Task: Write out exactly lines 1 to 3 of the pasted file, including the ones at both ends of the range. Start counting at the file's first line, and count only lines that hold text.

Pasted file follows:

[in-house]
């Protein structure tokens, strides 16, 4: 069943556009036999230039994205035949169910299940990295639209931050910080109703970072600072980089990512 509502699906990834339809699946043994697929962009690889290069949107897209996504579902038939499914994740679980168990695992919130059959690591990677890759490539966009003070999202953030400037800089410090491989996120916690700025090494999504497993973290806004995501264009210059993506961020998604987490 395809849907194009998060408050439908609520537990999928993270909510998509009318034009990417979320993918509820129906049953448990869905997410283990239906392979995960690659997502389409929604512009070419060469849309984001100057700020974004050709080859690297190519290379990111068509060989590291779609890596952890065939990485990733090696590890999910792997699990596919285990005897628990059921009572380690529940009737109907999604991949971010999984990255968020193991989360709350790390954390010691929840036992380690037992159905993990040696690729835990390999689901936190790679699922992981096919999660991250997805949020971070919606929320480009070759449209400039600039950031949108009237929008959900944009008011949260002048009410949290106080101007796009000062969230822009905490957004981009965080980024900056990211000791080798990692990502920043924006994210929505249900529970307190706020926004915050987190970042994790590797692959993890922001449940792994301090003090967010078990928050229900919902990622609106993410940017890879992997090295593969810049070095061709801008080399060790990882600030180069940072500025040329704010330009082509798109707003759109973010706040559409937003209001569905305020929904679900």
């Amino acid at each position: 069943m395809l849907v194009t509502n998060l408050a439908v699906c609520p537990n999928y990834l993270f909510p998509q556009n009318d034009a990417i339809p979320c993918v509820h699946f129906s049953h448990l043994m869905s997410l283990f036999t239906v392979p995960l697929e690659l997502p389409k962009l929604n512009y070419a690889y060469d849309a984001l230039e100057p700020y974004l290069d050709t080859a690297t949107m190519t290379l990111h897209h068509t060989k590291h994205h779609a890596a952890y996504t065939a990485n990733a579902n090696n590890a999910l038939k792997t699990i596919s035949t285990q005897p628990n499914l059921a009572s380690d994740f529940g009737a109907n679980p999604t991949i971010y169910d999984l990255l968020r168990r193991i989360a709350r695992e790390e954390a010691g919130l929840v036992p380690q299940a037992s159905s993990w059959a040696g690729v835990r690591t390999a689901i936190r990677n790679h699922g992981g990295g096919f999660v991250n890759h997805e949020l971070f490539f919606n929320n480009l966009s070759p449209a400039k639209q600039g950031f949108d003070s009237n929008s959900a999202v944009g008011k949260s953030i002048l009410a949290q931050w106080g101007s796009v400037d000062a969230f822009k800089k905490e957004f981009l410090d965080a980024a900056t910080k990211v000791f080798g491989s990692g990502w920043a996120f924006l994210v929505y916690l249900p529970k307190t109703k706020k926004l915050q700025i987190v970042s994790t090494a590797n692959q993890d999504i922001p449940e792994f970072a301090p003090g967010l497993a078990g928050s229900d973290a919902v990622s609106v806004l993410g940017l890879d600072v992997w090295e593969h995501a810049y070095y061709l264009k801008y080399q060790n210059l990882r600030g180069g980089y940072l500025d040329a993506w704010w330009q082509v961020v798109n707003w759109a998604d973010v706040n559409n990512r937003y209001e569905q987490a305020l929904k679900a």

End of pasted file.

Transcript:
[in-house]
């Protein structure tokens, strides 16, 4: 069943556009036999230039994205035949169910299940990295639209931050910080109703970072600072980089990512 509502699906990834339809699946043994697929962009690889290069949107897209996504579902038939499914994740679980168990695992919130059959690591990677890759490539966009003070999202953030400037800089410090491989996120916690700025090494999504497993973290806004995501264009210059993506961020998604987490 395809849907194009998060408050439908609520537990999928993270909510998509009318034009990417979320993918509820129906049953448990869905997410283990239906392979995960690659997502389409929604512009070419060469849309984001100057700020974004050709080859690297190519290379990111068509060989590291779609890596952890065939990485990733090696590890999910792997699990596919285990005897628990059921009572380690529940009737109907999604991949971010999984990255968020193991989360709350790390954390010691929840036992380690037992159905993990040696690729835990390999689901936190790679699922992981096919999660991250997805949020971070919606929320480009070759449209400039600039950031949108009237929008959900944009008011949260002048009410949290106080101007796009000062969230822009905490957004981009965080980024900056990211000791080798990692990502920043924006994210929505249900529970307190706020926004915050987190970042994790590797692959993890922001449940792994301090003090967010078990928050229900919902990622609106993410940017890879992997090295593969810049070095061709801008080399060790990882600030180069940072500025040329704010330009082509798109707003759109973010706040559409937003209001569905305020929904679900």
């Amino acid at each position: 069943m395809l849907v194009t509502n998060l408050a439908v699906c609520p537990n999928y990834l993270f909510p998509q556009n009318d034009a990417i339809p979320c993918v509820h699946f129906s049953h448990l043994m869905s997410l283990f036999t239906v392979p995960l697929e690659l997502p389409k962009l929604n512009y070419a690889y060469d849309a984001l230039e100057p700020y974004l290069d050709t080859a690297t949107m190519t290379l990111h897209h068509t060989k590291h994205h779609a890596a952890y996504t065939a990485n990733a579902n090696n590890a999910l038939k792997t699990i596919s035949t285990q005897p628990n499914l059921a009572s380690d994740f529940g009737a109907n679980p999604t991949i971010y169910d999984l990255l968020r168990r193991i989360a709350r695992e790390e954390a010691g919130l929840v036992p380690q299940a037992s159905s993990w059959a040696g690729v835990r690591t390999a689901i936190r990677n790679h699922g992981g990295g096919f999660v991250n890759h997805e949020l971070f490539f919606n929320n480009l966009s070759p449209a400039k639209q600039g950031f949108d003070s009237n929008s959900a999202v944009g008011k949260s953030i002048l009410a949290q931050w106080g101007s796009v400037d000062a969230f822009k800089k905490e957004f981009l410090d965080a980024a900056t910080k990211v000791f080798g491989s990692g990502w920043a996120f924006l994210v929505y916690l249900p529970k307190t109703k706020k926004l915050q700025i987190v970042s994790t090494a590797n692959q993890d999504i922001p449940e792994f970072a301090p003090g967010l497993a078990g928050s229900d973290a919902v990622s609106v806004l993410g940017l890879d600072v992997w090295e593969h995501a810049y070095y061709l264009k801008y080399q060790n210059l990882r600030g180069g980089y940072l500025d040329a993506w704010w330009q082509v961020v798109n707003w759109a998604d973010v706040n559409n990512r937003y209001e569905q987490a305020l929904k679900a």